Boris’s Rules of love Back to listing

I cannot speak for Boris Johnson’s politics, for he can barely speak for them himself, but his taste in restaurants in excellent. According to people that follow his romantic entanglements – for I follow none but my own – he dined in Rules of Covent Garden on Valentine’s Day with a woman whose name escapes me. But she looked like that healthy sort of upper-class – or fake upper class – girl who could, at a witch’s nod, be turned into a set of bowls; that is, athletic, and always laughing at something – but most probably nothing.

Ah, Rules! My own best restaurant! The supper club of my unmarried years – but I have never been hip – in which I sat with a female friend, sucking cow bones until all the meat was gone. It lives in its dingy – but pleasingly dingy – lane, which is very close to the river. It is always glowing, like the orphan hero of an Edwardian novel’s fantasy restaurant, designed to be watched from the outside: lush reds, bright lights, sweet meats, pies, puddings and custards. It is not the restaurant for a slender man, or woman; our fattest recent king, Edward VII, put the weight on here, dining in an upstairs room – now a bar – with Lillie Langtry.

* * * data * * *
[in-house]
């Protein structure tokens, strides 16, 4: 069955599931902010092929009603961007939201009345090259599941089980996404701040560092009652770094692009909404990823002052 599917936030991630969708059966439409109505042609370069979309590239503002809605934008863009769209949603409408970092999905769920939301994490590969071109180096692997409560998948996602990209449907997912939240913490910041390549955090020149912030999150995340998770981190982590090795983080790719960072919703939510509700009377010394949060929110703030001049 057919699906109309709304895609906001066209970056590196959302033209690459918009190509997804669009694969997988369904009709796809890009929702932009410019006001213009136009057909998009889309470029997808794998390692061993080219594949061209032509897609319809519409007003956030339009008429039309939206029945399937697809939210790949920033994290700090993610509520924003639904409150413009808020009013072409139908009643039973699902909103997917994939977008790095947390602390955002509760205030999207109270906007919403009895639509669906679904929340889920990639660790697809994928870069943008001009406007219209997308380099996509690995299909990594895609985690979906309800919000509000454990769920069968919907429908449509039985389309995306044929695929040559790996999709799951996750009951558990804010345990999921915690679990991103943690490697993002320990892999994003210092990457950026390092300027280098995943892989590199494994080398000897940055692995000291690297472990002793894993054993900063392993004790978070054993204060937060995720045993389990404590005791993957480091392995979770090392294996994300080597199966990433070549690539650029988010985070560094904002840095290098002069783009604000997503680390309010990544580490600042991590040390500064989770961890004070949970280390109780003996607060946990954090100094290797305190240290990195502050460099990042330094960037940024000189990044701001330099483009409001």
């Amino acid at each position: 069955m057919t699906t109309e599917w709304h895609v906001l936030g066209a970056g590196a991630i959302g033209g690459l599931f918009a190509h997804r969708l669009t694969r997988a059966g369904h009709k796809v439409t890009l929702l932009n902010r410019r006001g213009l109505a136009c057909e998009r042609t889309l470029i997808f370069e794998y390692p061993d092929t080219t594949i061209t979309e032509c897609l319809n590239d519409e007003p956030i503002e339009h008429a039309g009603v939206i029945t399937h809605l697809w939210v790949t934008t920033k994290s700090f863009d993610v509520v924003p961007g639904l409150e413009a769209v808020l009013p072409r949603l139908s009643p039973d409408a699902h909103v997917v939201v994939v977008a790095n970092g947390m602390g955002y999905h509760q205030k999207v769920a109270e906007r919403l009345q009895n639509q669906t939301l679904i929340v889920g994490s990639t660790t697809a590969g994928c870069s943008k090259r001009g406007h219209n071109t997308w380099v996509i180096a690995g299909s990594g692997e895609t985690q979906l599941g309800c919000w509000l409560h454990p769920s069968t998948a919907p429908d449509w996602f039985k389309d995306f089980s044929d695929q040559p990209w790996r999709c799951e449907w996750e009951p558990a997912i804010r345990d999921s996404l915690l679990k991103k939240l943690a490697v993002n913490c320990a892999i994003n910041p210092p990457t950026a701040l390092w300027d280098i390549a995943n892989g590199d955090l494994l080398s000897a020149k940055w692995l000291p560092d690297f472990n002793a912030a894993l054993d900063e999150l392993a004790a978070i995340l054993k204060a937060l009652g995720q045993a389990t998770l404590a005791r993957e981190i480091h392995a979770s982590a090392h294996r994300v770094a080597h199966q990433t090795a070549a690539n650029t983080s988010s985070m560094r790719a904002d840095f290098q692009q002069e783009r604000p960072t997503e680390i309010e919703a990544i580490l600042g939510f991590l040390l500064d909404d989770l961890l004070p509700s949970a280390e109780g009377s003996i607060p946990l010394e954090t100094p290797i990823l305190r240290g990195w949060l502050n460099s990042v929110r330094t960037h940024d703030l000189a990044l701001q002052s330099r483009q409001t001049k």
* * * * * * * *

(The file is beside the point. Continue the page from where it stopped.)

I was last in Rules the night that Donald Trump ate Blenheim Palace. I mean ate at Blenheim Palace. He had smoked salmon and roast beef apparently. We had exactly the same at Rules, and I would stake my living as a restaurant critic that it was better done at Rules; never was meat so soft, damp and tasty; and the puddings! Golden syrup pudding with custard or cream – who makes that now, except my husband? It is unfashionable, and it is wondrous.

I was there at Christmas too – it was this magazine’s Christmas review – when the decorations, which are not subtle, make it yet brighter and more fantastical, a restaurant from myth. Is that why Johnson likes it, myth to myth? Does he wish to summon the ghost of Winston Churchill for a belching competition, or just advice? I wrote then, without knowing that Rules serves as Johnson’s seduction meat net, that it looks like a restaurant that voted for Brexit. There is a painting of Margaret Thatcher as Britannia on the wall and, such is the confidence in her expression, it is in no way obscene. It is glorious, as Rules is. I wrote that in Rules, as in all great restaurants, you feel that nothing bad can happen. The wind of history blows through you, and all is well. Perhaps Johnson thinks that too. Or perhaps he was just hungry.